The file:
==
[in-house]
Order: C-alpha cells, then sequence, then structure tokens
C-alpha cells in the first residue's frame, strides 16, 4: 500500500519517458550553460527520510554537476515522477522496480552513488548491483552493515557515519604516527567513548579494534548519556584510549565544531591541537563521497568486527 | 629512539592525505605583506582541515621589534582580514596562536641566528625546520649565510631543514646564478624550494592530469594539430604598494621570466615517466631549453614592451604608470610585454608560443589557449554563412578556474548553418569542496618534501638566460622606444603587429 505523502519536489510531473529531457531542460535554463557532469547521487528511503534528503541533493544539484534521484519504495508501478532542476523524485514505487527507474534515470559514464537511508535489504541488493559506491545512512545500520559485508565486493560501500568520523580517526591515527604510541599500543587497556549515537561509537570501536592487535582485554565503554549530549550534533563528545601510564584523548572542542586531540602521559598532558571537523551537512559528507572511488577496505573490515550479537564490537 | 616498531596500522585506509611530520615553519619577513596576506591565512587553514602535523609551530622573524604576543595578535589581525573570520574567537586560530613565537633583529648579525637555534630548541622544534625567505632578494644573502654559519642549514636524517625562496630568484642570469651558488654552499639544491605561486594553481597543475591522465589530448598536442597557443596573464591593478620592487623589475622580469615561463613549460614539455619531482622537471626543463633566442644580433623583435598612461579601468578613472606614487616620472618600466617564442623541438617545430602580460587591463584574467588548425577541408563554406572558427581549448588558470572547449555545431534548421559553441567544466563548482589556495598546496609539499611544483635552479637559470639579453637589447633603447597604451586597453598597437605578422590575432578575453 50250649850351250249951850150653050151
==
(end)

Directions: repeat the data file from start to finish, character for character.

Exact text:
[in-house]
Order: C-alpha cells, then sequence, then structure tokens
C-alpha cells in the first residue's frame, strides 16, 4: 500500500519517458550553460527520510554537476515522477522496480552513488548491483552493515557515519604516527567513548579494534548519556584510549565544531591541537563521497568486527 | 629512539592525505605583506582541515621589534582580514596562536641566528625546520649565510631543514646564478624550494592530469594539430604598494621570466615517466631549453614592451604608470610585454608560443589557449554563412578556474548553418569542496618534501638566460622606444603587429 505523502519536489510531473529531457531542460535554463557532469547521487528511503534528503541533493544539484534521484519504495508501478532542476523524485514505487527507474534515470559514464537511508535489504541488493559506491545512512545500520559485508565486493560501500568520523580517526591515527604510541599500543587497556549515537561509537570501536592487535582485554565503554549530549550534533563528545601510564584523548572542542586531540602521559598532558571537523551537512559528507572511488577496505573490515550479537564490537 | 616498531596500522585506509611530520615553519619577513596576506591565512587553514602535523609551530622573524604576543595578535589581525573570520574567537586560530613565537633583529648579525637555534630548541622544534625567505632578494644573502654559519642549514636524517625562496630568484642570469651558488654552499639544491605561486594553481597543475591522465589530448598536442597557443596573464591593478620592487623589475622580469615561463613549460614539455619531482622537471626543463633566442644580433623583435598612461579601468578613472606614487616620472618600466617564442623541438617545430602580460587591463584574467588548425577541408563554406572558427581549448588558470572547449555545431534548421559553441567544466563548482589556495598546496609539499611544483635552479637559470639579453637589447633603447597604451586597453598597437605578422590575432578575453 50250649850351250249951850150653050151